AMA Breakfast Brief: Content Marketing – “The New Content Culture”

Keith Reynolds

AMA Breakfast Brief: Content Marketing – “The New Content Culture”

The AMA New York Capital Region Chapter’s Executive Vice President (EVP) of Programming, Will Trevor, caught up with Keith Reynolds after his “Breakfast Brief” presentation August 15th at Pioneer Bank and asked him a few more questions about the fascinating talk that he had delivered earlier that morning.

Trevor: You touched upon your background in your talk, Keith, but can you tell us a little more about how you got started in content marketing?

Reynolds: What got me started on content marketing was my work with a Homeland Security startup, and it was through my work here that I taught myself WordPress. The blog I developed: attracted the attention of the science & technology advisor to the Homeland Security Committee of Congress. I was asked to submit testimony to a hearing, which led to bringing our startup to the exact department in the National Nuclear Security Agency and subsequently we had our system being tested at Sandia National Laboratory.

Keith Reynolds explaining how content ultimate drives advocacy

Most recently, I have been working with brands, entrepreneurs, and agencies to produce content portals like Untapped and Chief Packaging Officer.

I have learned the success of social media, SEO and content marketing is ‘getting noticed’ by other specialists, subject matter experts, or even “fans” is the crux of marketing in the digital age. It wasn’t that we aggressively pushed our way into the market through advertising… it was the reverse--we published information with journalistic integrity and we pulled our target audience and provided a “cookie trail” for them to follow -- enough so that we not just established credibility and authority in the space, but we succeeded to the point we were asked to participate in solutions with our offering.

Trevor: You talked about the 'New Content Culture', but what do you mean by this and what's 'new' about it?

Reynolds: As Peter Drucker said, “Culture eats strategy for breakfast.” For content marketing to work, the media you produce has to be tied to the goals and outcomes of your business. This means your content requires the involvement of your entire business team--including senior leadership. It has to incorporate vision, mission and values, core purpose and core values. Only with this level of authenticity will your social media, SEO and content marketing efforts come together and bear ROI fruit.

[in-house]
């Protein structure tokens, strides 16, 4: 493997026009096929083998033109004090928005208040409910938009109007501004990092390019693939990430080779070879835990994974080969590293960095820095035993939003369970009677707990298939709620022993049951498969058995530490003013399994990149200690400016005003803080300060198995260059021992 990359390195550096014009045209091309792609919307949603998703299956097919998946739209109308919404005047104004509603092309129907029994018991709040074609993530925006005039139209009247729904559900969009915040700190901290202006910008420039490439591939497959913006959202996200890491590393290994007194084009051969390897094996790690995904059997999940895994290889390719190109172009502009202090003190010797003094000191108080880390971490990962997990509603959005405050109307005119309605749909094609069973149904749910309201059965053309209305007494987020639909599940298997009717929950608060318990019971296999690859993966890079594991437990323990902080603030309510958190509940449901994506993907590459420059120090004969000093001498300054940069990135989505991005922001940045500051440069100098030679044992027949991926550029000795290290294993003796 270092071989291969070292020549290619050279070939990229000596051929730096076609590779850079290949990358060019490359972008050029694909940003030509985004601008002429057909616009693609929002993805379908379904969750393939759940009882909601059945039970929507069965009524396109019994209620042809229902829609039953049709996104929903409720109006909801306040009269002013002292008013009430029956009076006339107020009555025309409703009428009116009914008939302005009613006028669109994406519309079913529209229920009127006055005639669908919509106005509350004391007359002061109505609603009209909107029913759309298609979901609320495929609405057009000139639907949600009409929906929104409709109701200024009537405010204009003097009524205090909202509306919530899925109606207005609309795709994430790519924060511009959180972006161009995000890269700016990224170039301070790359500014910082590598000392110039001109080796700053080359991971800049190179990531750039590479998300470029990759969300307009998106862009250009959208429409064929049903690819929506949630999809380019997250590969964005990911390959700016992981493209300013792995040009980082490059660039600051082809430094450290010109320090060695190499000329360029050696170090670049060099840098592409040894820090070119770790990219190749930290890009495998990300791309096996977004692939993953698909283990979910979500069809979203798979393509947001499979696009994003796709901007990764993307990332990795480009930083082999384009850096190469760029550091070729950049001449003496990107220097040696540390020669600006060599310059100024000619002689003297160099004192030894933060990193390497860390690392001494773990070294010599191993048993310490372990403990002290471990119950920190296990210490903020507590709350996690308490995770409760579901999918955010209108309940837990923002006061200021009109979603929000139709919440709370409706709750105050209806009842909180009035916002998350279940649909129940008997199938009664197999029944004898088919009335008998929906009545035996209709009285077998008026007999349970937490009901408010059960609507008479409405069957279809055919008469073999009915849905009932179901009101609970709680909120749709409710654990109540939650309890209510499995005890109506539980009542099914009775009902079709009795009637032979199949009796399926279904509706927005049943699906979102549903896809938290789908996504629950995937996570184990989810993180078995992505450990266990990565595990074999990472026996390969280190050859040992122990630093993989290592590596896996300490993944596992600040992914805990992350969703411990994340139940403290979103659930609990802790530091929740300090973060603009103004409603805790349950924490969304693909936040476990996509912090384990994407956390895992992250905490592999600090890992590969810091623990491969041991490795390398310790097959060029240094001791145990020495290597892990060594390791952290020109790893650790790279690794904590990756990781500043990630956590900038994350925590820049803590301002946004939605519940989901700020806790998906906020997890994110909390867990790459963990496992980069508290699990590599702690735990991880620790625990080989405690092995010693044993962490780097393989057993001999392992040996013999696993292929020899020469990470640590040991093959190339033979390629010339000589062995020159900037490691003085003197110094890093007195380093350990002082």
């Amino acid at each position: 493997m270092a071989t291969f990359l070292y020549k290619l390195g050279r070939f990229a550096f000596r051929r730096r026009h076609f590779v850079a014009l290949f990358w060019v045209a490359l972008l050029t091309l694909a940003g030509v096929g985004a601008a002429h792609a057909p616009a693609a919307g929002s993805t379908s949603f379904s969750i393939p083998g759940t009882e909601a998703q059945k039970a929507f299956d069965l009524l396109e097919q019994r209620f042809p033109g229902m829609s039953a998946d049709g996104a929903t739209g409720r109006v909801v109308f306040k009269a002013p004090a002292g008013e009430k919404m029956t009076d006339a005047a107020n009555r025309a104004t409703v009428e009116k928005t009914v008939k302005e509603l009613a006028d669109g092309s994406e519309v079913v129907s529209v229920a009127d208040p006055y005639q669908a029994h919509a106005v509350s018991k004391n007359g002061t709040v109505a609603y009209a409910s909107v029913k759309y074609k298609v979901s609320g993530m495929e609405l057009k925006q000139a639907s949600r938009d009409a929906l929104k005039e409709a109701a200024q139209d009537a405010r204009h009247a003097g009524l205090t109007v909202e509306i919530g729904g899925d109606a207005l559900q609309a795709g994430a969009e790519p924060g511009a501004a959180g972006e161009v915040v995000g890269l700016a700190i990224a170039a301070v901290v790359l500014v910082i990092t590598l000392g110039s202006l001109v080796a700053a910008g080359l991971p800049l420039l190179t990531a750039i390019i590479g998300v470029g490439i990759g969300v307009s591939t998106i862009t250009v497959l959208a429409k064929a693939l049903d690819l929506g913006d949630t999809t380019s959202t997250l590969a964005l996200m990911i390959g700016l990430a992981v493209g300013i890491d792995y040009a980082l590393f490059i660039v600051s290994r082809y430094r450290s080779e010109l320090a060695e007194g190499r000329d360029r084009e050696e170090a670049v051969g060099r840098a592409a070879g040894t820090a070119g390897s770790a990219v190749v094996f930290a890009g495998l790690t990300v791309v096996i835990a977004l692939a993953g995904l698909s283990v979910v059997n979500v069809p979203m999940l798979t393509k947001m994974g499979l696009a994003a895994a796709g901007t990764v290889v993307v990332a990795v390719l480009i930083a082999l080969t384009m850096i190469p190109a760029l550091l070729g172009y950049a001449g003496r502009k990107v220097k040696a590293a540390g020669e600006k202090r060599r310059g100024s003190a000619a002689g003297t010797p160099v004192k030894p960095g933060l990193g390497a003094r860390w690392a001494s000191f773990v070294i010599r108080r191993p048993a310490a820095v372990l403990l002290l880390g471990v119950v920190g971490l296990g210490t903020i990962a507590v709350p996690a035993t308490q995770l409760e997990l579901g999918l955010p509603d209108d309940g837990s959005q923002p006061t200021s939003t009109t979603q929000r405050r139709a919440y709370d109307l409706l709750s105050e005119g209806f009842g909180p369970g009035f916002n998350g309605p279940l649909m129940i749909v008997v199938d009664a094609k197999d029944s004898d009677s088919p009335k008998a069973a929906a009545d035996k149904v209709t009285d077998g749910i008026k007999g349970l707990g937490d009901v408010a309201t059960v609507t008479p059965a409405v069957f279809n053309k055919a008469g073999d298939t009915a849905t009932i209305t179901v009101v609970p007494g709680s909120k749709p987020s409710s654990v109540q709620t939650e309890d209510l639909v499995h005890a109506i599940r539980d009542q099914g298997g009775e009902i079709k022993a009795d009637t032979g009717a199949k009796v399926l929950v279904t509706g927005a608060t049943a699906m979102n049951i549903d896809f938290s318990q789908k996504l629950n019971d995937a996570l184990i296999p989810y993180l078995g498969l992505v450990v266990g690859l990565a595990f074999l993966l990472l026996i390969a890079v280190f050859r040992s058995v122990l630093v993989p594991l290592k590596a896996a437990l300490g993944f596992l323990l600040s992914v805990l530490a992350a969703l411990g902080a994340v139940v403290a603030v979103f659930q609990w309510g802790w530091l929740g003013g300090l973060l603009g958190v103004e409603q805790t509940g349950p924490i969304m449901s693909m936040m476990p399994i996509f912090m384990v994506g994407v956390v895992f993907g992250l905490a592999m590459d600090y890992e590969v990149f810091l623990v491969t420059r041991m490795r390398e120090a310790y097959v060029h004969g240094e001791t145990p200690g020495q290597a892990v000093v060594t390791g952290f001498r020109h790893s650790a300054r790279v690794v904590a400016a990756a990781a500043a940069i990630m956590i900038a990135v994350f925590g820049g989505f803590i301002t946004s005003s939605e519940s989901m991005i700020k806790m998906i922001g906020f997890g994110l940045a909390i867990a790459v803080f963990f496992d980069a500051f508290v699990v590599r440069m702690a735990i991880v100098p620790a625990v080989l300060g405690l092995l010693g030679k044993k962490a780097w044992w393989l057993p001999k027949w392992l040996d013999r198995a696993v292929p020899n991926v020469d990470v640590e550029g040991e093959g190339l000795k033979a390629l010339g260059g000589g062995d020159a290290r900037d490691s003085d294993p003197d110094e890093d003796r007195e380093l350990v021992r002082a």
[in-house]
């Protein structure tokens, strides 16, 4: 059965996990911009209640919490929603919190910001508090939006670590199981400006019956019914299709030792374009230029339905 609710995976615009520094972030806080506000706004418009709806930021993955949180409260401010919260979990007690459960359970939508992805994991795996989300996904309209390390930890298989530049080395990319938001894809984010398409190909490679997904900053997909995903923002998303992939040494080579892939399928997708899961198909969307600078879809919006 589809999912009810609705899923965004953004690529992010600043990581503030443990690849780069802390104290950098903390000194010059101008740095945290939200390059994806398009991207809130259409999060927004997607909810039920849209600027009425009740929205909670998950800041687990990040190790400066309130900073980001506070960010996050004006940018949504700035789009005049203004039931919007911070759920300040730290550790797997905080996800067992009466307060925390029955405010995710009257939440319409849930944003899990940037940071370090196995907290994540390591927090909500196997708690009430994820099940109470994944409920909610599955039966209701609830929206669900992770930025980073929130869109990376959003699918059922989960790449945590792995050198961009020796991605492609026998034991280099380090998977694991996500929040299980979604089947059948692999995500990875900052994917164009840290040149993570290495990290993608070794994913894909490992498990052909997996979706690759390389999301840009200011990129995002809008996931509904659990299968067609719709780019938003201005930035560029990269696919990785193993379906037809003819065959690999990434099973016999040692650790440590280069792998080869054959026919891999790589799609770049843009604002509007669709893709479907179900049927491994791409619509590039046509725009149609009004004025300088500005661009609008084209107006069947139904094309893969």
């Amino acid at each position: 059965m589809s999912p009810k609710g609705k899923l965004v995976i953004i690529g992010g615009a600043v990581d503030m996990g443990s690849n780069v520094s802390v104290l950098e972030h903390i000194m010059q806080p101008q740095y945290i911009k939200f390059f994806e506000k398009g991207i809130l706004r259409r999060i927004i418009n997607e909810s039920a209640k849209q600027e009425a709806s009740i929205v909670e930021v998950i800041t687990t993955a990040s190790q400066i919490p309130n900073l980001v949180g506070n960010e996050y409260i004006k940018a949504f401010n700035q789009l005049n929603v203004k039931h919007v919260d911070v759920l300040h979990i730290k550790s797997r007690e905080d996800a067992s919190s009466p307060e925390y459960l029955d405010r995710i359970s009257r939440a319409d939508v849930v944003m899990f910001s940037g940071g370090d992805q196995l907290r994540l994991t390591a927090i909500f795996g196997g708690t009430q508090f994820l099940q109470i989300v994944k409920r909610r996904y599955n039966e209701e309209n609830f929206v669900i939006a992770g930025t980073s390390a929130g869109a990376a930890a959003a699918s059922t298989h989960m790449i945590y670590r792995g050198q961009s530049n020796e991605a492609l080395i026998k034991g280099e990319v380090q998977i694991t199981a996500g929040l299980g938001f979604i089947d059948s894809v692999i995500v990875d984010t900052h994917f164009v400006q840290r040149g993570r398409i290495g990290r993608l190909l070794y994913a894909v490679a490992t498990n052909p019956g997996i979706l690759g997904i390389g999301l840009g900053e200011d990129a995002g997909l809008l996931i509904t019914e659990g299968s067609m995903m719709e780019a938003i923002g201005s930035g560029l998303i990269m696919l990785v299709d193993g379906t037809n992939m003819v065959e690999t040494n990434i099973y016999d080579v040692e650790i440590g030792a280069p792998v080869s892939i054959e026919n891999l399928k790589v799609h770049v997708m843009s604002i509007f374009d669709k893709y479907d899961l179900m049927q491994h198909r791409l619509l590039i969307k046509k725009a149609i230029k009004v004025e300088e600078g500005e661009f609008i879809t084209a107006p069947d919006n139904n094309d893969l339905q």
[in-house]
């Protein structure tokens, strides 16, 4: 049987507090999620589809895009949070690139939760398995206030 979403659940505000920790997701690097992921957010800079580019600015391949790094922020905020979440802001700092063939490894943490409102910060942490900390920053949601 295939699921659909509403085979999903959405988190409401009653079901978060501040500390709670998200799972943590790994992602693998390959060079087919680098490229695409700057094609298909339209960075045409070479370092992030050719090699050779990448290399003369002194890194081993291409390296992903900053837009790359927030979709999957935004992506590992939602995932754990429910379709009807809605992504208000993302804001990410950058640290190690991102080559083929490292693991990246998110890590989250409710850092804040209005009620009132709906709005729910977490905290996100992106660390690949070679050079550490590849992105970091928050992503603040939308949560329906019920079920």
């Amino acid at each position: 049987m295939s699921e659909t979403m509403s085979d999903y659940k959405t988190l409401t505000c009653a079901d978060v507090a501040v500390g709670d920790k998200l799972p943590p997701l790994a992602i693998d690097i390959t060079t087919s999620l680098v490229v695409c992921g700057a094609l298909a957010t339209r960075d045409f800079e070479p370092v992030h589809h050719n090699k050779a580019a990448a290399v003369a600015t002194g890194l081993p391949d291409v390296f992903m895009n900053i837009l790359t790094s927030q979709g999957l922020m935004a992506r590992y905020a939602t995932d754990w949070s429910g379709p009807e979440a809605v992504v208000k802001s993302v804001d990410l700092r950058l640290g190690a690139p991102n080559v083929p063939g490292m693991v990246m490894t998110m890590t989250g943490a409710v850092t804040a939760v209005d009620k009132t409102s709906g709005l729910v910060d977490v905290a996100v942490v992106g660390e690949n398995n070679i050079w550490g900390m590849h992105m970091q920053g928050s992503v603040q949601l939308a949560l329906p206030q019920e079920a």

Trevor: Can you explain further about what you mean when you say that marketers need to adopt a 'Publisher's M.O.'?

The Publisher’s M.O. is a series of easy to understand “buckets,” or templates designed to help you create and implement the content marketing roadmap with your team. I have been using these templates as my core tools in my own work for several years and have begun to share them with others. I’ve found this approach improves the way marketing teams can work together across geographic and time boundaries, in that it steers marketing direction and aligns with actual business targets--measurable and attributable -- to achieve accountability and results over time.

Someone recently commented to me after one of my presentations that the content publishing is approach to marketing compared to traditional advertising is akin hunting vs. farming. With hunting, like traditional advertising, you go out and get your food right away. But it is haphazard. With content publishing, you are working on a known set of activities that will produce results in 3-6 months. By focusing on the process and measuring your progress, you will achieve sustainable results over time.

Trevor: What role does the 7-bucket Strategy play that you mentioned in your talk?

Reynolds: The -7-bucket Strategy helps marketers and entrepreneurs crystallize their go-to-market strategy and lay out the fundamentals of a plan and the resources needed to accomplish their goals. Oftentimes, marketers get stuck with the ideation process. This 7-Bucket Strategy phase defines key elements to get started with the whole masterplan (i.e., the Northstar Idea) by breaking things down into manageable chunks.

There are also 7-Step Implementation Buckets that I have incorporated into a set of worksheets to help teams get on the same page and perform at high levels to maximize success. This team-building, road map development and sustainable growth program involves defining, “Where are we going and how are we going to get there together.”

Keith Reynolds speaks about publishing branded content

Trevor: You have a book coming out later this year, what do you see as the highlights and who will benefit most from buying it?

Reynolds: These demand and lead generation principles are time-tested and apply to any business seeking growth. My early feedback is that this is something that can be used by an organization of any size. Whether a division of a large company, marketing department, or agency seeking to produce an online publication, a content hub, a portal, or an entrepreneur looking to qualitatively expand audience and quantitatively grow lead generation.

My goal is to write and publish an easy-to-read book like ‘Who Moved My Cheese’ or ‘Seven Habits of Highly Effective People’, so that the concepts are accessible and applicable to anyone wanting to build an audience, optimize engagement, and realize ROI from their content marketing. If all goes well, I should have a first edition and worksheets by Q1 2019.

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